Time Resolved IR and X-Ray Simultaneous Spectroscopy: New Opportunities for the Analysis of Fast Chemical-Physical Phenomena in Materials Science
A. Marcelli a, D. Hampai a, Wei Xu a,b, L. Malfatti c, and P. Innocenzi c
a Laboratori Nazionali di Frascati - INFN, Via E. Fermi 40, 00044 Frascati, Rome, Italy
b Institute of High Energy Physics, Chinese Academy of Science, Beijing 100049, China
c Laboratorio di Scienza dei Materiali e Nanotecnologie, Università di Sassari, D.A.P., CR-INSTM, Palazzo Pou Salit, Piazza Duomo 6, 07041 Alghero, Sassari, Italy
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New powerful sources and advanced analytical techniques have been considered in the last decade to face up the continuously increasing scientific demands, in particular, in materials science. As an example, nano- science and nanotechnology researches are characterized by ultimate spatial resolution, fast and ultrafast time- -resolved analysis, but the complexity of the investigated phenomena requires new analytical capabilities and new experimental techniques were introduced in the research arena. The availability all over the world of brilliant synchrotron radiation sources offers incredible opportunities. Many challenging experiments were made possible by these sources and understanding of many complex dynamical problems was obtained. Nevertheless, a strong demand of new analytical approaches, mainly based on concurrent and possibly simultaneous time-resolved experimental techniques, is emerging. Pioneering time resolved experiments combining X-ray and infrared radiation with a conventional source were performed more than a decade ago. Nowadays, many beamlines at third generation synchrotron radiation facilities are equipped with conventional sources to allow complementary techniques and the strategy of a concurrent analysis is mandatory in the investigation of many phenomena in frontier multidisciplinary researches. Moreover, new opportunities will be available by means of concurrent spectroscopic experiments investigating complex phenomena on a short timescale, from the sub-second to the microsecond time domain. We will present and discuss researches where the combination of IR and X-ray simultaneous experiments may return unique information on complex dynamical processes and phase transitions occurring in materials science. Finally, we will briefly describe the conceptual layout of a synchrotron radiation beamline to perform concurrent IR and X-ray experiments.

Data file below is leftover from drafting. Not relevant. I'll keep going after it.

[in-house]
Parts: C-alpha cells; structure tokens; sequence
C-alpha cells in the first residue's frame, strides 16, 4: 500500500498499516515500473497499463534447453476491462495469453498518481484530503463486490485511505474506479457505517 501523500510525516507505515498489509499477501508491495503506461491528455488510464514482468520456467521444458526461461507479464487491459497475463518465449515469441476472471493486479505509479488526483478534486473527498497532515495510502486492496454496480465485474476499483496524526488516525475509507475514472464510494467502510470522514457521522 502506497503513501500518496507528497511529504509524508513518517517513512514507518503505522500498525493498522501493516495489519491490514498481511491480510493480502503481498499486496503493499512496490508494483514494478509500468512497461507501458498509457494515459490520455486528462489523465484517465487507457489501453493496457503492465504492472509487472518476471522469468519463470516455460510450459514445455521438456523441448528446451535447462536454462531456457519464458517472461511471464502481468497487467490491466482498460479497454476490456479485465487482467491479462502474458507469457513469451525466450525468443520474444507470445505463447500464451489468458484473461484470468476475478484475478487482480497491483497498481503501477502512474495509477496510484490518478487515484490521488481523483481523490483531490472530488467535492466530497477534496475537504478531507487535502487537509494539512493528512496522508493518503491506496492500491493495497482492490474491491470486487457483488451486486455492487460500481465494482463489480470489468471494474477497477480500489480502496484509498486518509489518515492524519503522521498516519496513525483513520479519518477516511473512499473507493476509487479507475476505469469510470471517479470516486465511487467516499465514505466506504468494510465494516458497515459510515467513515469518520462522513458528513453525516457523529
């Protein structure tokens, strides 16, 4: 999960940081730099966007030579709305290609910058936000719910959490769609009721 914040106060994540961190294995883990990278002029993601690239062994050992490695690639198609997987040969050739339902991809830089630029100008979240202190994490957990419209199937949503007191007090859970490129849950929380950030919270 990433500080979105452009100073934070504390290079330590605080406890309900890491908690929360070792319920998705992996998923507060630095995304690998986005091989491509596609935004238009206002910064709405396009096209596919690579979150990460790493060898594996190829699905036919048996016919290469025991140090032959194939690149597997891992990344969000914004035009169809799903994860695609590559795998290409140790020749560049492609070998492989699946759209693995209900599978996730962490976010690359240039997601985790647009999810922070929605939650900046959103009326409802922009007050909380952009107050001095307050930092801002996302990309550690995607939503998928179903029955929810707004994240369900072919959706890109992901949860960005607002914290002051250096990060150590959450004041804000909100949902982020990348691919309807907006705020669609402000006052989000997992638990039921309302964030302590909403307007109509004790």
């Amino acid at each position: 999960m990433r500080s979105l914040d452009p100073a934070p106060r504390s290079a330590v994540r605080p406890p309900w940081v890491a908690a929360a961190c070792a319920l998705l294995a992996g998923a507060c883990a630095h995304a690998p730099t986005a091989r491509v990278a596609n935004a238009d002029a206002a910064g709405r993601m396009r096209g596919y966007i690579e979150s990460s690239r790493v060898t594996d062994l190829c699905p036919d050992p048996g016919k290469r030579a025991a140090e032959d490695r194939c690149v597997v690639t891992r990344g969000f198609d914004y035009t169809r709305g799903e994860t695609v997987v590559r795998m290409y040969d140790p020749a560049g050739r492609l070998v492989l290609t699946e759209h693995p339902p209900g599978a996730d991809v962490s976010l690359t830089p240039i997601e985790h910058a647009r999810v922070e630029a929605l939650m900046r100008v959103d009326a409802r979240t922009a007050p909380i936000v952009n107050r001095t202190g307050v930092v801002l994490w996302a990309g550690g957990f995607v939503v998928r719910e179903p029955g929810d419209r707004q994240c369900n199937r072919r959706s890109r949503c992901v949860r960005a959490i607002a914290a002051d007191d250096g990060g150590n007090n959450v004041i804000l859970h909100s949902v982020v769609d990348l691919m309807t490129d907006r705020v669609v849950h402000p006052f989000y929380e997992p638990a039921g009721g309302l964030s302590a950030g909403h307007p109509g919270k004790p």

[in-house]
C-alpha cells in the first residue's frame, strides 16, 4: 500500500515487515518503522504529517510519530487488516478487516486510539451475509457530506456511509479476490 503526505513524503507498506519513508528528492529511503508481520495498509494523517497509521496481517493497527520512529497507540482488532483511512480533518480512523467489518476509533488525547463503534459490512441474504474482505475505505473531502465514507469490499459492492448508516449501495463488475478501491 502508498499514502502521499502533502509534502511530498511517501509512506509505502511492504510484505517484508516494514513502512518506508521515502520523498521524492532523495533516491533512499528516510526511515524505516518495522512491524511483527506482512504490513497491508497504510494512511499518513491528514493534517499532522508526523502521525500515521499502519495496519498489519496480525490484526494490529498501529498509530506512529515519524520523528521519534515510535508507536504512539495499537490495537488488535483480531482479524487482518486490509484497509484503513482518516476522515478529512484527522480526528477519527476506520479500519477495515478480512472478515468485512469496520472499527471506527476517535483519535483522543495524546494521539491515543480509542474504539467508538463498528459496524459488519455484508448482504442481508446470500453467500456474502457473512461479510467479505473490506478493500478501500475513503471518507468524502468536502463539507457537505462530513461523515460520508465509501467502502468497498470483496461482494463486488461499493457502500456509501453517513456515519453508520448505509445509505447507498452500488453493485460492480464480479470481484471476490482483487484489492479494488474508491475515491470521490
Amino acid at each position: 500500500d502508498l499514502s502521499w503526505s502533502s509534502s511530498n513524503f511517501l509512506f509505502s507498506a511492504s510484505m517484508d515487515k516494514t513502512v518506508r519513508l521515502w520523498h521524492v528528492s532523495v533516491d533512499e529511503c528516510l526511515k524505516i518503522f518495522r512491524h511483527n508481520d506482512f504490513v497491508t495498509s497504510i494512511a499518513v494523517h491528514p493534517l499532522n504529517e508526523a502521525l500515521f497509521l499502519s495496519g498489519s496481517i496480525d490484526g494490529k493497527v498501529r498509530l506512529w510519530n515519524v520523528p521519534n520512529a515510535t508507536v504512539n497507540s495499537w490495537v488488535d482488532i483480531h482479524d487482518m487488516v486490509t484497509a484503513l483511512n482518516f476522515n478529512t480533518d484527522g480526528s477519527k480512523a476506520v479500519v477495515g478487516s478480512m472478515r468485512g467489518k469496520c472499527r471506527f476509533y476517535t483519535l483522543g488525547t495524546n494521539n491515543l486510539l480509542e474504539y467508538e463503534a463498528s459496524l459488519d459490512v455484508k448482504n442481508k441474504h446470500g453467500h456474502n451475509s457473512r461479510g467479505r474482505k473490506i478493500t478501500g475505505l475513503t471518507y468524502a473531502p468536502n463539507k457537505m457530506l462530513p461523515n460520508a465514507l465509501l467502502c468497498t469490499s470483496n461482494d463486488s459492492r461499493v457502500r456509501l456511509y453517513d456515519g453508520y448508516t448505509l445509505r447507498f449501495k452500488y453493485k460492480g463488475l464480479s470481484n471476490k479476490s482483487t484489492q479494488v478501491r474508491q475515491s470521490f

DOI: 10.12693/APhysPolA.115.489
PACS numbers: 07.85.Qe, 61.05.cj, 82.20.-w, 78.47.-p